prison drug market

The prison drug supply continues to grow in spite of efforts to eliminate drugs from correctional institutions. Addiction and abuse is rampant within the nation’s prisons which makes it difficult to curb. The Department of Corrections is working on ways to stem the flow of drugs into the prison system.

 

The Issue with the Prison Drug Market

The Department of Corrections expanded efforts to stop the flow of drugs into prisons by bringing in additional K9 units. Furthermore, the Department is working to continue relentless pursuit of any individuals who violate rules in order to safeguard institutions from rampant drug use. Attica and Wyoming correctional facilities in upstate New York have discovered several inmate visitors were indicted for attempted smuggling of drugs. It is believed visitors to the prison were responsible for bringing illicit contraband such as cocaine, marijuana, K2, painkillers, heroin and opiates. Mobile phones and tobacco are two other big problems which fuel the underground economy which exists in prisons today.

 

The Challenge

Correctional officers have always found it difficult to keep drugs out of prisons. Numerous plans have been implemented to combat the flow but inmates have proven to be smarter adversaries in the war on drugs. As more ways are found to circumnavigate the safeguards, prison authorities are seeking drastic measures such as full body scanners and airport-style drug detection hand swabs for visitors to the prison. In reality, staff are sometimes responsible for bringing in drugs as well or may allow inmate use of mobile phones for prisoners to set up drug deals and tell people how to package them up to bring into prison.

 

Strategies for Change

A Bureau of Prisons report claimed drugs are present in almost all federal prisons. A two-pronged strategy was suggested: to stop the supply of drugs and reduce demand. Both of these strategies present challenges for correctional officers and administrators. The supply of drugs seems never ending but more measures need to be in place to protect inmates from officers and visitors who bring contraband into prisons. The other side of the coin is to reduce demand, which may be the harder of the two strategies. Unfortunately, addiction is a problem in prisons as much as outside the walls of prison with no easy way to help individuals kick the habit for good and quit running illegal trades. With lots of time on inmate’s hands, it is no wonder new and innovative ways of circumventing the system are happening all the time. The Department of Corrections needs to find a way to stem the flow while also working to support individuals who need help receive support to quit drugs.

 

Hired Power provides resources and tools to support individuals who want to quit drugs or alcohol. If you or a loved one need help, call us to find out how we can get you started on the road to recovery.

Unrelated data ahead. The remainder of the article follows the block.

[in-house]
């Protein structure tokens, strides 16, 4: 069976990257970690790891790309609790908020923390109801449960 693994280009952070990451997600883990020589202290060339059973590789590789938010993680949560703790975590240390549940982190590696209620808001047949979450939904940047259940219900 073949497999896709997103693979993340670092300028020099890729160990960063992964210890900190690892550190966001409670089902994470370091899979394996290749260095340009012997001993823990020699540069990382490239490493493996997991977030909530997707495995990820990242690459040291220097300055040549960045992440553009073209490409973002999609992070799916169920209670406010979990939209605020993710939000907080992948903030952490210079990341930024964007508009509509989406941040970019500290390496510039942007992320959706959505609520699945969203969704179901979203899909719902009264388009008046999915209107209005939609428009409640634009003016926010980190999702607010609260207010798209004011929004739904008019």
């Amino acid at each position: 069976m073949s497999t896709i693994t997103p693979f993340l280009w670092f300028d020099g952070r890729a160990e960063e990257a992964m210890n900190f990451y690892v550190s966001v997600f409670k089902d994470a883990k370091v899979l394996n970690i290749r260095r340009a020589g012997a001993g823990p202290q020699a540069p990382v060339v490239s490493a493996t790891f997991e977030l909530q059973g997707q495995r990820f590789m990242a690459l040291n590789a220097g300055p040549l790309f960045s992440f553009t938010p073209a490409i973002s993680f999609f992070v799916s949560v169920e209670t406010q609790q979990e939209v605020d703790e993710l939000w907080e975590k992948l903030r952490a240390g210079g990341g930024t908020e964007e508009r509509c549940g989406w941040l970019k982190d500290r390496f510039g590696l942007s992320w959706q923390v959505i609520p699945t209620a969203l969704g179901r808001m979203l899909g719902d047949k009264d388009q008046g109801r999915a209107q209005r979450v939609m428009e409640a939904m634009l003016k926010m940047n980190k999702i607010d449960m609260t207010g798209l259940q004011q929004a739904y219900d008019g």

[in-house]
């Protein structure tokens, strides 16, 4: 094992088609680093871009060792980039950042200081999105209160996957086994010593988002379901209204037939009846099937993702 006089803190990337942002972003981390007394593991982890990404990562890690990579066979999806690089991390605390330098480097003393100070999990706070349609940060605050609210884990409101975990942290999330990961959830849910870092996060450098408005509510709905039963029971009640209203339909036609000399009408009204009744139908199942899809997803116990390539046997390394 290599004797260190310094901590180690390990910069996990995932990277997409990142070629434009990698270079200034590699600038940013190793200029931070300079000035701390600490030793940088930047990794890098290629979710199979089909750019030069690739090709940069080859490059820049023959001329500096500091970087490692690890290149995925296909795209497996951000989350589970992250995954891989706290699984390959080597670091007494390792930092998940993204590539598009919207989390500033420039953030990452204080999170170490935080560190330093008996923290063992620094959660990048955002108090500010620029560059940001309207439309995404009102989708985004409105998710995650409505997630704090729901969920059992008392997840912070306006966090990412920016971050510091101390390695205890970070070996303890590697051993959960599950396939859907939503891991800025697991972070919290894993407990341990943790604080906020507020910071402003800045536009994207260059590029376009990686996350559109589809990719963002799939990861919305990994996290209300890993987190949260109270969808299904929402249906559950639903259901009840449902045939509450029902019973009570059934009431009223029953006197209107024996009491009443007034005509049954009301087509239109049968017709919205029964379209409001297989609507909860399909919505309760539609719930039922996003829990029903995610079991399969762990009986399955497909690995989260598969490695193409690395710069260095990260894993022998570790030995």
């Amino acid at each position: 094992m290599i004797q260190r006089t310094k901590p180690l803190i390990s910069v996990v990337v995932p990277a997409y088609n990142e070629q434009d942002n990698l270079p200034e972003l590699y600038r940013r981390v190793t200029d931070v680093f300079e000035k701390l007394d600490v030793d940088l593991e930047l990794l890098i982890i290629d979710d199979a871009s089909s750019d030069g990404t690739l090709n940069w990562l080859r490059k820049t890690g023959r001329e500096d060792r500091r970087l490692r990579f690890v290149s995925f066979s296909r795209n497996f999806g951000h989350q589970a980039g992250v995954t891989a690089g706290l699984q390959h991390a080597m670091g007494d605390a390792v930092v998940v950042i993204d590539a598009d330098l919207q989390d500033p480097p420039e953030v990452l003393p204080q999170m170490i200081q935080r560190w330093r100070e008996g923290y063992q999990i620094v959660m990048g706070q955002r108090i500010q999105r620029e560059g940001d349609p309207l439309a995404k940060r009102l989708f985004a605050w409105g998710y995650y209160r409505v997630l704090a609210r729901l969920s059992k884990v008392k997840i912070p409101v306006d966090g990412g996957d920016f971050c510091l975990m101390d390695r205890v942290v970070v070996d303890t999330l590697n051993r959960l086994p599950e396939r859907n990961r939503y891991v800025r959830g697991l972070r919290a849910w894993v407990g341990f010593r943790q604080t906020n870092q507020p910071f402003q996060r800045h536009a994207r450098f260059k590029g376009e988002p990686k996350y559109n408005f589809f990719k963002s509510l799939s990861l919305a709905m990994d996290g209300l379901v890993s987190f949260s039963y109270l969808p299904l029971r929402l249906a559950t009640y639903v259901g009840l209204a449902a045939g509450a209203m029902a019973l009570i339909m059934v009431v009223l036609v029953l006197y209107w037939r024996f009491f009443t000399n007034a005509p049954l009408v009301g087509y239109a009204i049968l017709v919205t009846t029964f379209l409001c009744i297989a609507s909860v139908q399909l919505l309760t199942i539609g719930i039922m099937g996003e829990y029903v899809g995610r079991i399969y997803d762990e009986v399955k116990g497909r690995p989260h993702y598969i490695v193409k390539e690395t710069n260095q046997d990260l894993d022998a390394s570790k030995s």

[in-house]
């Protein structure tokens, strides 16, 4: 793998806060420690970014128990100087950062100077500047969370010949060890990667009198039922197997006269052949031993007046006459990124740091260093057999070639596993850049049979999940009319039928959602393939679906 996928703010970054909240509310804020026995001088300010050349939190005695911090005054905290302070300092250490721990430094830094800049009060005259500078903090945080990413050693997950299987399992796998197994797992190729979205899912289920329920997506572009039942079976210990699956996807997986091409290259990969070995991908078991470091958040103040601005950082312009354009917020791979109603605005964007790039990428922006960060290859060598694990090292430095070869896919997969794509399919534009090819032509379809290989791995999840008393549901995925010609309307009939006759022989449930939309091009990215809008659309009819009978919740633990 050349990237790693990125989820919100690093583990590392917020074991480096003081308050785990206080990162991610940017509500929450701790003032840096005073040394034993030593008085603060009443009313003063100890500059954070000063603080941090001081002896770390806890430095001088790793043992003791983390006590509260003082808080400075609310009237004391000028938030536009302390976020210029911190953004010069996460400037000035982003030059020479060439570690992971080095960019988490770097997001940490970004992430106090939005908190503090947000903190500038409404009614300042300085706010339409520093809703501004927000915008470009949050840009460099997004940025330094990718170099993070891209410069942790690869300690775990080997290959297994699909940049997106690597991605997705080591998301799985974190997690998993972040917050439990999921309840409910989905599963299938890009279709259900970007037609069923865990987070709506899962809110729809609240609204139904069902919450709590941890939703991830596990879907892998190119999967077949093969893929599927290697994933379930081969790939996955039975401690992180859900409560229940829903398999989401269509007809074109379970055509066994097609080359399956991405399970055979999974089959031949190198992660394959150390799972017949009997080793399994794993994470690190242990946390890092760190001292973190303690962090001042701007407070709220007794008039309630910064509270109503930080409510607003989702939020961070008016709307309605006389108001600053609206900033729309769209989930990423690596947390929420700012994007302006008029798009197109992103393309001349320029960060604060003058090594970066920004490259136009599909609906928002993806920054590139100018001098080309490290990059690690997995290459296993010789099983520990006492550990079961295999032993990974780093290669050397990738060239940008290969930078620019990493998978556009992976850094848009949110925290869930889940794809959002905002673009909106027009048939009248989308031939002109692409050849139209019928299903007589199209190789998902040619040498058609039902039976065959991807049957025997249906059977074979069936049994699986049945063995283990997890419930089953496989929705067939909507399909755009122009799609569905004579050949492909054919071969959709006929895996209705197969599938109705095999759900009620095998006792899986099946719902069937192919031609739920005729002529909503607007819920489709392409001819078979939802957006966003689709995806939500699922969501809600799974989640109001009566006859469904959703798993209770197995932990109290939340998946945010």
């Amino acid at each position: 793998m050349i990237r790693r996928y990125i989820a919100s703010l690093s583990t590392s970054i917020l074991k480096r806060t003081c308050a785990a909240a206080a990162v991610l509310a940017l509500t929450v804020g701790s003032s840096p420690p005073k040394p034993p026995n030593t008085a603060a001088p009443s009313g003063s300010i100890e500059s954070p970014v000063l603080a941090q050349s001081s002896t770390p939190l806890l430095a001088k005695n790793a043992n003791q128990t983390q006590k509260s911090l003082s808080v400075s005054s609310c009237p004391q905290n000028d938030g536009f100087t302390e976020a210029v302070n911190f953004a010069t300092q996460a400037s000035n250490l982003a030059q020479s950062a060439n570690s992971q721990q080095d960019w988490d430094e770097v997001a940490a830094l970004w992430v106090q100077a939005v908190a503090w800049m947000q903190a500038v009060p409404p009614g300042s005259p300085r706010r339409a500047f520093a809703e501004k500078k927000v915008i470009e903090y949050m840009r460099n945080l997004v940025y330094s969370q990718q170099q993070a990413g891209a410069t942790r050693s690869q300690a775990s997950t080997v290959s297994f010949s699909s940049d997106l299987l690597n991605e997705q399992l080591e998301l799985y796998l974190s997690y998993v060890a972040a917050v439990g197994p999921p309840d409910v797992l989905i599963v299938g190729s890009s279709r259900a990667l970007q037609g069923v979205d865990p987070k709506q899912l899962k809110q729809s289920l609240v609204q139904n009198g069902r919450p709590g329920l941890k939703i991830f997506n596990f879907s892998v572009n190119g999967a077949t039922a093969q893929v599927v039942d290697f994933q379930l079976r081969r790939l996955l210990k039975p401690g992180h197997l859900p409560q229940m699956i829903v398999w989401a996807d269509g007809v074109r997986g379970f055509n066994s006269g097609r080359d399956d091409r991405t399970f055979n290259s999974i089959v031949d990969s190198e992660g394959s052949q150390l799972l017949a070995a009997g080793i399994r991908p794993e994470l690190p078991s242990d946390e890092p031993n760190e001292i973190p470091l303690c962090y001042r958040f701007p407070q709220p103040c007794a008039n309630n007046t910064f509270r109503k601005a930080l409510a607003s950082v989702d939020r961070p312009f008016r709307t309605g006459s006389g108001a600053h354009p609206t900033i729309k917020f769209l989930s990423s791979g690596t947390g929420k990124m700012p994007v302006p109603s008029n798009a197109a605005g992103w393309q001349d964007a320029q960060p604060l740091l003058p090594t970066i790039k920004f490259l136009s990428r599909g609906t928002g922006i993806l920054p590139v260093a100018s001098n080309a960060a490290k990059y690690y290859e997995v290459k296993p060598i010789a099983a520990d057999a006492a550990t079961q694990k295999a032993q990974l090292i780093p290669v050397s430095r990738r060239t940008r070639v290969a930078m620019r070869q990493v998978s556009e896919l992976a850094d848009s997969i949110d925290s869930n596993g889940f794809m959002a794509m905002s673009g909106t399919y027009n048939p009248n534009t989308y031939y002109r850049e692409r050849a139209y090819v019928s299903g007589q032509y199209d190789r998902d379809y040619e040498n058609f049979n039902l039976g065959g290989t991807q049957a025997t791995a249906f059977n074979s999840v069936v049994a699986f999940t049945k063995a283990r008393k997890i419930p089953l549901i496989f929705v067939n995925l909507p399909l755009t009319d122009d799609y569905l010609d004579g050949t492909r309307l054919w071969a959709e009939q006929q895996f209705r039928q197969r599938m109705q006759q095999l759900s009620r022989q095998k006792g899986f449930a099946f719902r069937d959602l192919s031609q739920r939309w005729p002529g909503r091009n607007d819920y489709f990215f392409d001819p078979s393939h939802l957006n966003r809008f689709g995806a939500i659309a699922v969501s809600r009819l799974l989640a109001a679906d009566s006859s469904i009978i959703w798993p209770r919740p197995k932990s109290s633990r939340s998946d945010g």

Most Recent Blog Posts

5 Ways To Forgive Yourself In Recovery

    Sometimes, in active addiction, we do things we aren’t proud of. We may have hurt the ones we love, do things we are ashamed of, and caused harm to ourselves. We may feel guilty, embarrassed, and angry. Although you may have gotten substance abuse treatment and are...

    Read More

    Recognizing A Problem With Alcohol

      It can be fun and relaxing to go out for drinks with your friends on Friday nights after a long work week or have a cocktail before bed. Many people drink alcohol and do so regularly, but how do you know when your drinking has become a problem? When many of us think...

      Read More

      Which 12-Step Program Is Right For Me?

        12-Step programs are a common part of addiction recovery. Many treatment programs utilize a 12-Step approach, and many of those recovering choose to attend meetings after they complete their treatment. Attending meetings can help individuals maintain their recovery...

        Read More

        HIRED POWER

        21062 Brookhurst St. #201, Huntington Beach, CA 92646

        ©2021 All Rights Reserved. Design & Development by Goldman Marketing Group | Sitemap | Privacy Policy The information available on this web site is provided for informational purposes only. This information is not intended to replace a medical consultation where a physician's judgment may advise you about specific disorders, conditions and or treatment options. We hope the information will be useful for you to become more educated about your health care decisions. If you are vision-impaired or have some other impairment covered by the Americans with Disabilities Act or a similar law, and you wish to discuss potential accommodations related to using this website, please contact us at